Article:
In this step by step tutorial, I’ll show you how to build shoe cubbies! Minimal tools and materials required! I did these in both of my kids closets and they absolutely love them. No more searching for shoes (most of the time!)
Building Shoe Cubbies The Easy Way
I can’t tell you how many hours of my life have been spent looking for shoes. As much as I try, I can’t always get to the kiddos before they enter the house and start playing.
Other times they go out to the backyard to play. They come in while I’m in the middle of something and they throw their shoes somewhere.
If I was a more organized person, I probably would be on top of this sort of thing but I’m not. I’ve even attempted “training” them to put their shoes in their rooms. My daughter is pretty good remembering, but my son struggles with organization as well (common with ADHD kiddos) and while we repeat “shoes go in your room” they often get thrown… not placed… and still end up getting lost.
When I was building my daughters built-in closet storage, I knew I wanted a place for shoes. They would have a dedicated spot that *hopefully* she would be excited about using. My son loved it so much that when I was building his closet, he requested shoe cubbies as well.
I did this pretty easily with my sons closet because I was using a dresser that already had a perfect spot for it! It looked like it had a door on it at some point and there was a shelf separating the space.
With my daughters closet, I was custom building the cabinet so I just left a space where I could add the cubbies.
If you don’t have a space to create cubbies and you’re not building your own box, you can pretty easily purchase any size cube storage (like this one) and convert it to a shoe cubbie using this method
Step one: Planning
You’ll need to get a plan together for how many rows and columns of shoes you want. If you’re using a cube storage (or a space similar to the photo above on the left) then it’s best to just do 2×2 (two columns, and two rows).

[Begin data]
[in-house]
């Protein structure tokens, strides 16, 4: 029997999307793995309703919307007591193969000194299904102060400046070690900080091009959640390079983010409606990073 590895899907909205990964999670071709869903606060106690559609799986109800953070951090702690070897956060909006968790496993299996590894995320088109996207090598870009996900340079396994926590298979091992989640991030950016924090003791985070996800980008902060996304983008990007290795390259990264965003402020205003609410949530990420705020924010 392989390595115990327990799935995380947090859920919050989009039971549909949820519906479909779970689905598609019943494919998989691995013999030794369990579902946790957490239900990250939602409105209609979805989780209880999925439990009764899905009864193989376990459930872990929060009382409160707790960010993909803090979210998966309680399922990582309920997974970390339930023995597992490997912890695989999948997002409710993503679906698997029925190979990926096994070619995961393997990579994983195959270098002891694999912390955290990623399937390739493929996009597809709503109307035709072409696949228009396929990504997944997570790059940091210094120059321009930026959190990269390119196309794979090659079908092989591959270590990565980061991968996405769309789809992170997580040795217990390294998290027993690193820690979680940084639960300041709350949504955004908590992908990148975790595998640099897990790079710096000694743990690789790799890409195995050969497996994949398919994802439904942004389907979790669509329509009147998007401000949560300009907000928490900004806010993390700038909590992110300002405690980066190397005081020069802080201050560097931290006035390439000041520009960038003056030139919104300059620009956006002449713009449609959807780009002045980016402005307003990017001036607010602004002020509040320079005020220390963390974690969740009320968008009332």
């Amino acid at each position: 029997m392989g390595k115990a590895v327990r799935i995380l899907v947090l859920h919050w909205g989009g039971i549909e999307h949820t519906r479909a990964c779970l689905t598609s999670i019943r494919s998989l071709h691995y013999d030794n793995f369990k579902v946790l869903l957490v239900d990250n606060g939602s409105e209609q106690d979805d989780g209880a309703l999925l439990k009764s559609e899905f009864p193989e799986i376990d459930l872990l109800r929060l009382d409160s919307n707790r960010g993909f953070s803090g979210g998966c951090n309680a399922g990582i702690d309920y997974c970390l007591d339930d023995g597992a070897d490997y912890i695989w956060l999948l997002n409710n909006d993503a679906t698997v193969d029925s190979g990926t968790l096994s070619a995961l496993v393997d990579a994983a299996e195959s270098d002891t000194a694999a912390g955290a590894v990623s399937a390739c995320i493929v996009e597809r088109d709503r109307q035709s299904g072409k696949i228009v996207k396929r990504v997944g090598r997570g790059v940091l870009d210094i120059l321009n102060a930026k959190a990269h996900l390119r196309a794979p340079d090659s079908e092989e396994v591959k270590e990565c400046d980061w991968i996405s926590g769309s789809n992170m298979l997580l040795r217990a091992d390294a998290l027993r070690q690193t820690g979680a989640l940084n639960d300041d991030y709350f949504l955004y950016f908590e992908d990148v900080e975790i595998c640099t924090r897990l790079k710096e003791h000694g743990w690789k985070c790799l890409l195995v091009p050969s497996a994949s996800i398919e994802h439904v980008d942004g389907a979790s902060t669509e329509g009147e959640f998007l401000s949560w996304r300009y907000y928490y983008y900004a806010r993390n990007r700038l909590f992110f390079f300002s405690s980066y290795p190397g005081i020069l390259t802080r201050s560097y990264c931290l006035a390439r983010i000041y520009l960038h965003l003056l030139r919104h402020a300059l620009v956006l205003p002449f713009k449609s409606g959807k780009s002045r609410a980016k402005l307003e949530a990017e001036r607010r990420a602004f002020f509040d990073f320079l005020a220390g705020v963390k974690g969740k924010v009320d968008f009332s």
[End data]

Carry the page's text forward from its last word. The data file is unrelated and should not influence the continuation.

In my daughters closet, the space was much longer so I did two columns and four rows.
Once you decide what you want for the space you have, you need to measure that space.
Measure the entire space and make note of the height, width, and depth.
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Step two: Choose your materials + do math!
I chose to use 1/4 width MDF board for both of the shoe cubbies. This is easy to work with, inexpensive, and sturdy enough to hold shoes but not bulky enough where it takes up too much space.
You’ll need to consider the width of your materials and how many rows you will have.
For example, with my daughters closet I was doing 4 rows of shoes which means I needed 3 MDF boards separating those rows. If each MDF board was 1/4 inch then I had a total of 3/4 inch that was going to be taken up using those boards.
This is important for figuring out your spacing! If you take the entire height of the space and subtract how much space will be taken up by your boards, you can divide it to figure out how far apart those boards need to be placed. J
Here’s the example math:
The height is 34 inches and the MDF totals 3/4 inch so there’s 33 1⁄4 total space divided by 4 rows gives me 8 5⁄16 inches. Now I know that each horizontal board needs to be about 85⁄16 apart to create 4 equal spaces.